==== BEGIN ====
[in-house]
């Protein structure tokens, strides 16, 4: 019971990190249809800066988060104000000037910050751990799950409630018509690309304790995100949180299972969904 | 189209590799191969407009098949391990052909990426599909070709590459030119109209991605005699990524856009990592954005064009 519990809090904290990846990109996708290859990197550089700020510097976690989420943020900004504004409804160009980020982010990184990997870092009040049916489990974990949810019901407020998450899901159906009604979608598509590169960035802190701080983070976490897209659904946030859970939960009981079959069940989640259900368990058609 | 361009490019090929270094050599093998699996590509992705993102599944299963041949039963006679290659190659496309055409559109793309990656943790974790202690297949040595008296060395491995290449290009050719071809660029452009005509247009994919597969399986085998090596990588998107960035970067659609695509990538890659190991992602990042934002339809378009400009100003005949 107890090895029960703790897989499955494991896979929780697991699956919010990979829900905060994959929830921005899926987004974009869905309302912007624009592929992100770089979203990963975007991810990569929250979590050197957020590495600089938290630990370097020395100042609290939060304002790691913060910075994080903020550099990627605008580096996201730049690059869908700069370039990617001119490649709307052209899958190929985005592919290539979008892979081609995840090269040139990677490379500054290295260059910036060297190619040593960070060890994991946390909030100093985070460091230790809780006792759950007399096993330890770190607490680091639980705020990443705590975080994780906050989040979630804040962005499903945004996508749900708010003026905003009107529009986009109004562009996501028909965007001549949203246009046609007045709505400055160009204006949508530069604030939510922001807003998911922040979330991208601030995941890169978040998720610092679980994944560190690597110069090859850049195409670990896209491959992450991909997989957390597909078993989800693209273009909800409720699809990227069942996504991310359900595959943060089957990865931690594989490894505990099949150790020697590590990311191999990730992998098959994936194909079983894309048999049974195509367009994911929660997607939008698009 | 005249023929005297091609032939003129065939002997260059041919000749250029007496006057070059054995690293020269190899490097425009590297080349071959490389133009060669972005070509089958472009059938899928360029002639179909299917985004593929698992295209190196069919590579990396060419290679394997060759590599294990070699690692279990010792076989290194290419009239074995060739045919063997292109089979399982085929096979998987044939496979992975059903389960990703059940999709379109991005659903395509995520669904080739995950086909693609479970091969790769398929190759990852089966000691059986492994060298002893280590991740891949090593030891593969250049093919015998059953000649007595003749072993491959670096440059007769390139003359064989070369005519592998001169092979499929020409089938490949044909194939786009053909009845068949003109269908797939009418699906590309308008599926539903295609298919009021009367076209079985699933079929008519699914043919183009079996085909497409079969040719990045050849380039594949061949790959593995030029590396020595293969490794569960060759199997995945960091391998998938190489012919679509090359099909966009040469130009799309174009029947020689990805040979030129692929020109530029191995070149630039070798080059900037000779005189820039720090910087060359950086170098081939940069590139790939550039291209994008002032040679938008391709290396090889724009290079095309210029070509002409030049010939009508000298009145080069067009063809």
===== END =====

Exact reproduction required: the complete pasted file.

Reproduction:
[in-house]
């Protein structure tokens, strides 16, 4: 019971990190249809800066988060104000000037910050751990799950409630018509690309304790995100949180299972969904 | 189209590799191969407009098949391990052909990426599909070709590459030119109209991605005699990524856009990592954005064009 519990809090904290990846990109996708290859990197550089700020510097976690989420943020900004504004409804160009980020982010990184990997870092009040049916489990974990949810019901407020998450899901159906009604979608598509590169960035802190701080983070976490897209659904946030859970939960009981079959069940989640259900368990058609 | 361009490019090929270094050599093998699996590509992705993102599944299963041949039963006679290659190659496309055409559109793309990656943790974790202690297949040595008296060395491995290449290009050719071809660029452009005509247009994919597969399986085998090596990588998107960035970067659609695509990538890659190991992602990042934002339809378009400009100003005949 107890090895029960703790897989499955494991896979929780697991699956919010990979829900905060994959929830921005899926987004974009869905309302912007624009592929992100770089979203990963975007991810990569929250979590050197957020590495600089938290630990370097020395100042609290939060304002790691913060910075994080903020550099990627605008580096996201730049690059869908700069370039990617001119490649709307052209899958190929985005592919290539979008892979081609995840090269040139990677490379500054290295260059910036060297190619040593960070060890994991946390909030100093985070460091230790809780006792759950007399096993330890770190607490680091639980705020990443705590975080994780906050989040979630804040962005499903945004996508749900708010003026905003009107529009986009109004562009996501028909965007001549949203246009046609007045709505400055160009204006949508530069604030939510922001807003998911922040979330991208601030995941890169978040998720610092679980994944560190690597110069090859850049195409670990896209491959992450991909997989957390597909078993989800693209273009909800409720699809990227069942996504991310359900595959943060089957990865931690594989490894505990099949150790020697590590990311191999990730992998098959994936194909079983894309048999049974195509367009994911929660997607939008698009 | 005249023929005297091609032939003129065939002997260059041919000749250029007496006057070059054995690293020269190899490097425009590297080349071959490389133009060669972005070509089958472009059938899928360029002639179909299917985004593929698992295209190196069919590579990396060419290679394997060759590599294990070699690692279990010792076989290194290419009239074995060739045919063997292109089979399982085929096979998987044939496979992975059903389960990703059940999709379109991005659903395509995520669904080739995950086909693609479970091969790769398929190759990852089966000691059986492994060298002893280590991740891949090593030891593969250049093919015998059953000649007595003749072993491959670096440059007769390139003359064989070369005519592998001169092979499929020409089938490949044909194939786009053909009845068949003109269908797939009418699906590309308008599926539903295609298919009021009367076209079985699933079929008519699914043919183009079996085909497409079969040719990045050849380039594949061949790959593995030029590396020595293969490794569960060759199997995945960091391998998938190489012919679509090359099909966009040469130009799309174009029947020689990805040979030129692929020109530029191995070149630039070798080059900037000779005189820039720090910087060359950086170098081939940069590139790939550039291209994008002032040679938008391709290396090889724009290079095309210029070509002409030049010939009508000298009145080069067009063809």